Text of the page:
Programme Paralysis

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The architects of the Nayak committee set up to review governance of boards of PSBs seem to have had a Rip Van Winkle moment.

Policy paralysis will be overcome. Once again, there is an excited talk of growth, deregulation and privatisation. A few days before the May election results were declared, a committee appointed by the Reserve Bank of India (RBI) to review governance problems of all banks including public sector banks (PSBs), submitted its report in less than the stipulated three months. It suggested that the way out for PSBs was disassociation from the public i.e. government control. It also suggested that government should reduce its equity share to below 51 percent. A holding company should be created to reduce the direct interference of the government and improve efficiency and, both government and RBI should not be part of the appointment process for the director. RBI and the government should also withdraw their director-nominees from PSB boards. If the government reduces its stake in the banks to just about less than 50% it takes the banks out of the tyranny of Central Vigilance Commission and Right to Information (RTI), while keeping the state as the dominant shareholder. It had also suggested that by doing away with the committee approach of decision making, no single person could be held accountable if something goes wrong. (hoping that no single person can possess all the right information to make the correct and quick decisions are still worth the sacrifice of depositors money). All PSBs will thereafter be incorporated under the Companies Act. All ‘nationalising’ enactments under which they have been constituted will be repealed. At the moment, all of them are dependent on the government for additional capital requirements. The requirements are huge apart from their bad assets. There are also balance-sheet requirements to meet the new capital adequacy norms of international regulators. Bank Unions have just released a list of about 400 such debtors, who have over Rs 73, 000 crores of bad loans against them.The reasoning is that as government reduces its equity ownership, bank stocks will be available to private investors, the ability of the board of directors to steer banks to higher profitability and lower bad debts will rise, the capacity to raise fresh equity and increase their capital base will rise, so will the talent to avoid irksome government interference and regulation. This is the virtuous cycle envisioned by the Nayak Committee Report as by other privatisers before. This report also comes in the wake of pressures to increase the number of private banks for whom it suggests only incremental less far reaching, changes in governance.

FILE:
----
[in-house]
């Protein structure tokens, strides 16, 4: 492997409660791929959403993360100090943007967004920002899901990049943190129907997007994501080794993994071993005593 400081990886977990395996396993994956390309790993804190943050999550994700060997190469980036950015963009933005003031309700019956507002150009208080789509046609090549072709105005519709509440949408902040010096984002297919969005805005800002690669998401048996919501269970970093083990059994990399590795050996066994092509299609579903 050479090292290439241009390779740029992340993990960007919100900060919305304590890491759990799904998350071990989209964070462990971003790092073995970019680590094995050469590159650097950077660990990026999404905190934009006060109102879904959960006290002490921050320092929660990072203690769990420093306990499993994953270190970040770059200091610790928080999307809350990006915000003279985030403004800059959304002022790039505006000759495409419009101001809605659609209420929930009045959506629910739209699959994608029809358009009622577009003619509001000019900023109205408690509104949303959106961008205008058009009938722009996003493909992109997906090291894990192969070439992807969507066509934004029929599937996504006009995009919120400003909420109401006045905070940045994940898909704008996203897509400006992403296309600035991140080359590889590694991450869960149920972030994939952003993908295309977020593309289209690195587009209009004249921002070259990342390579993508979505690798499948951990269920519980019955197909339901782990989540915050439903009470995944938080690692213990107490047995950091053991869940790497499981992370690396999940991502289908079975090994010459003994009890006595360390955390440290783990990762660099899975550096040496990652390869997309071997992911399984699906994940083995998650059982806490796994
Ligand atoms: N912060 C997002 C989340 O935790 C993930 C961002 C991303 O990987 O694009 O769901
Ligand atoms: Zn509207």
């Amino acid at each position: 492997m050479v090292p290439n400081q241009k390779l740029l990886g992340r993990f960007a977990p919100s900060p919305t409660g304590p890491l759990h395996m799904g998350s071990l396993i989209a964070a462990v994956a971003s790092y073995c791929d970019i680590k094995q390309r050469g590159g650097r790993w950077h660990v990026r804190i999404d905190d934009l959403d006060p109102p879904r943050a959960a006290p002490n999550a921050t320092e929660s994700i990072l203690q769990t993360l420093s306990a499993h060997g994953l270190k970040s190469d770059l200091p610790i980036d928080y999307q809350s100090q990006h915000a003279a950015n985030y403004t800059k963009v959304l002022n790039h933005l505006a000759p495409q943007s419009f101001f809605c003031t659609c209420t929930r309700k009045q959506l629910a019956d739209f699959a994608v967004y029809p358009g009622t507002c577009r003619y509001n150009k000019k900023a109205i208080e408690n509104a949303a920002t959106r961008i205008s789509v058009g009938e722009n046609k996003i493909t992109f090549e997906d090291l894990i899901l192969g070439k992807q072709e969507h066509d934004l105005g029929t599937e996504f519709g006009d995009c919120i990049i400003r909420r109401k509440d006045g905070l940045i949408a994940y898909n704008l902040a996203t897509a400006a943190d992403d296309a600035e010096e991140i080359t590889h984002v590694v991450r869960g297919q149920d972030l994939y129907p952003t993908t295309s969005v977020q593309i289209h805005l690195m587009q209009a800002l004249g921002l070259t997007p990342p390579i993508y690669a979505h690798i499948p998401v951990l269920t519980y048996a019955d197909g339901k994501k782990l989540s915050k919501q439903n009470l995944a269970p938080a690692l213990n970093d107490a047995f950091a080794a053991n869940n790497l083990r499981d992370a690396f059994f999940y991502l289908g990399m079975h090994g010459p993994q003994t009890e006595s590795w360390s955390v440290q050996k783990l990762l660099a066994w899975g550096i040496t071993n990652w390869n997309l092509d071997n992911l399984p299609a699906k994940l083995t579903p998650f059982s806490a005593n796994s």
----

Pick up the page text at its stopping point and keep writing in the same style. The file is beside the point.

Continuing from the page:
At the moment the composition of the PSBs boards represent diversity of public interests, there are three directors representing minority (non-government) shareholders’ interests; three directors who are expected to represent societal interests; a director each representing the union government, workmen, officers, and regulator (RBI). In addition an independent chartered accountant is appointed as a director and the person usually heads the audit committee. The bank also has three or four wholetime directors including the Chairman and Managing Director (CMD). The Nayak Committee thinks that in effect this is entirely a public selection/nomination process since the non-government shareholders are also usually public held financial institutions. In sum the banks interest as an independent financial organisation are not separated from the interests of the government sufficiently. Many bank directors owe their appointments to considerations other than merit. Once appointed as executive directors, managing directors and in other senior positions the time for a quid pro quo starts. Oddly the report does not mark that in a privatised scenario the directors would represent shareholders i.e. private corporate interests even more strongly.

The architects of this report seem to have had a Rip Van Winkle moment between 2008 and 2014 when the developed world has been through a catastrophic recession and programme paralysis triggered by such a vigorous, virtuous cycle of deregulation of the financial sector in USA. That is why it needed such little time. This unitary solution to governance problems has acquired a cult following in messianic times.


Anuradha-Kalhan

Anuradha Kalhan

The writer is a Lecturer, Dept of Economics, Jai Hind College, Mumbai.

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